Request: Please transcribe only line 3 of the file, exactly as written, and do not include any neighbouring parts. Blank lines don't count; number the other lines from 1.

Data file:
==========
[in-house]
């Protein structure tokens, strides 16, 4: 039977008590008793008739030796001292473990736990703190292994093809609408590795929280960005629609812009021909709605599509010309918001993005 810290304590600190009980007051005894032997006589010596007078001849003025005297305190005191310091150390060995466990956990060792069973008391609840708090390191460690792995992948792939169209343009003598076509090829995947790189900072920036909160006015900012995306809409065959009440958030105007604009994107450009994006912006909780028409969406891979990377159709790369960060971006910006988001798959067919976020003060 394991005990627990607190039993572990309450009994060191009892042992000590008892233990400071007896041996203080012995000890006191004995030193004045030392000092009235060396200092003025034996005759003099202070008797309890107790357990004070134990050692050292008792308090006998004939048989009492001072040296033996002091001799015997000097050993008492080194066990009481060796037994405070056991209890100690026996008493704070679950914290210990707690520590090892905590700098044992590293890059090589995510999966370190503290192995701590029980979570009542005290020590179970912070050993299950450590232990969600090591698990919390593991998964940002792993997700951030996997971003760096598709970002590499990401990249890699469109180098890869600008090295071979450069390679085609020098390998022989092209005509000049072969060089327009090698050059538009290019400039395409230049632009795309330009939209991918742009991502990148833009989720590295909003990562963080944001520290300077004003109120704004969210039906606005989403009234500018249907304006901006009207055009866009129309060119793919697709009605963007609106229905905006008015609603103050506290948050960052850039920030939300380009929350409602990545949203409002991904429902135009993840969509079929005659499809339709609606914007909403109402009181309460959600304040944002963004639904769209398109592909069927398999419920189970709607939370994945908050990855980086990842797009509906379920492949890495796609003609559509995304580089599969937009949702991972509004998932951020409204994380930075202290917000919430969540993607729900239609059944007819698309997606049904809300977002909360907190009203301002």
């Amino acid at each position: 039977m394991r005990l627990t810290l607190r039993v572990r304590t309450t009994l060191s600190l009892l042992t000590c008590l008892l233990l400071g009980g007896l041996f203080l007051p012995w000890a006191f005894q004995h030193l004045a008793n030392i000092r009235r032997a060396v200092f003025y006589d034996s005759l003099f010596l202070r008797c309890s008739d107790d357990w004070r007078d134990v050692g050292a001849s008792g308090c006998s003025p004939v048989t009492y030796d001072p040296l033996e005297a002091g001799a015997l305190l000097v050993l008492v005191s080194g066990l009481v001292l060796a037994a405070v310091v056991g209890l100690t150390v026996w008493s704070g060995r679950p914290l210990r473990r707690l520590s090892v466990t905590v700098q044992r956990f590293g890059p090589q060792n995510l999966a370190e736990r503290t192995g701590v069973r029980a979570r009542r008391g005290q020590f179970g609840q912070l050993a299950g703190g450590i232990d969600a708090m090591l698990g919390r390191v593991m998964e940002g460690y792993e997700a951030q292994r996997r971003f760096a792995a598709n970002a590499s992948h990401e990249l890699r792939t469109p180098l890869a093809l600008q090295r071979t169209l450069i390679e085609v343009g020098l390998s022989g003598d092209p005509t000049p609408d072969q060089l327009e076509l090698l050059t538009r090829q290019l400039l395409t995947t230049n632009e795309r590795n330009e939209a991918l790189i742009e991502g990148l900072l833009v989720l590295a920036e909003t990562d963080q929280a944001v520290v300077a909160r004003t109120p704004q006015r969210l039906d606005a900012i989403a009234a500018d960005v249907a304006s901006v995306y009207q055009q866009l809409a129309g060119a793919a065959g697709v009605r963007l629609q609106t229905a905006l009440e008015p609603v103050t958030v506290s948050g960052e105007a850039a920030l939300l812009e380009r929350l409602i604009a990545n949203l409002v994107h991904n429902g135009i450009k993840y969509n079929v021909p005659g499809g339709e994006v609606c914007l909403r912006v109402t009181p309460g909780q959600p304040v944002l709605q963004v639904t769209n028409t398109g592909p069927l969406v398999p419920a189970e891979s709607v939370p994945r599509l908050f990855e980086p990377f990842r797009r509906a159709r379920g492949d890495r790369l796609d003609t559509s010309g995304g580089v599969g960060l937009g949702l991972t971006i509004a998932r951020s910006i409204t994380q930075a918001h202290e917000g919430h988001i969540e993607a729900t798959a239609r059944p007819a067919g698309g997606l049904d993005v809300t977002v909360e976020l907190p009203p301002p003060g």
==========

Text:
């Amino acid at each position: 039977m394991r005990l627990t810290l607190r039993v572990r304590t309450t009994l060191s600190l009892l042992t000590c008590l008892l233990l400071g009980g007896l041996f203080l007051p012995w000890a006191f005894q004995h030193l004045a008793n030392i000092r009235r032997a060396v200092f003025y006589d034996s005759l003099f010596l202070r008797c309890s008739d107790d357990w004070r007078d134990v050692g050292a001849s008792g308090c006998s003025p004939v048989t009492y030796d001072p040296l033996e005297a002091g001799a015997l305190l000097v050993l008492v005191s080194g066990l009481v001292l060796a037994a405070v310091v056991g209890l100690t150390v026996w008493s704070g060995r679950p914290l210990r473990r707690l520590s090892v466990t905590v700098q044992r956990f590293g890059p090589q060792n995510l999966a370190e736990r503290t192995g701590v069973r029980a979570r009542r008391g005290q020590f179970g609840q912070l050993a299950g703190g450590i232990d969600a708090m090591l698990g919390r390191v593991m998964e940002g460690y792993e997700a951030q292994r996997r971003f760096a792995a598709n970002a590499s992948h990401e990249l890699r792939t469109p180098l890869a093809l600008q090295r071979t169209l450069i390679e085609v343009g020098l390998s022989g003598d092209p005509t000049p609408d072969q060089l327009e076509l090698l050059t538009r090829q290019l400039l395409t995947t230049n632009e795309r590795n330009e939209a991918l790189i742009e991502g990148l900072l833009v989720l590295a920036e909003t990562d963080q929280a944001v520290v300077a909160r004003t109120p704004q006015r969210l039906d606005a900012i989403a009234a500018d960005v249907a304006s901006v995306y009207q055009q866009l809409a129309g060119a793919a065959g697709v009605r963007l629609q609106t229905a905006l009440e008015p609603v103050t958030v506290s948050g960052e105007a850039a920030l939300l812009e380009r929350l409602i604009a990545n949203l409002v994107h991904n429902g135009i450009k993840y969509n079929v021909p005659g499809g339709e994006v609606c914007l909403r912006v109402t009181p309460g909780q959600p304040v944002l709605q963004v639904t769209n028409t398109g592909p069927l969406v398999p419920a189970e891979s709607v939370p994945r599509l908050f990855e980086p990377f990842r797009r509906a159709r379920g492949d890495r790369l796609d003609t559509s010309g995304g580089v599969g960060l937009g949702l991972t971006i509004a998932r951020s910006i409204t994380q930075a918001h202290e917000g919430h988001i969540e993607a729900t798959a239609r059944p007819a067919g698309g997606l049904d993005v809300t977002v909360e976020l907190p009203p301002p003060g």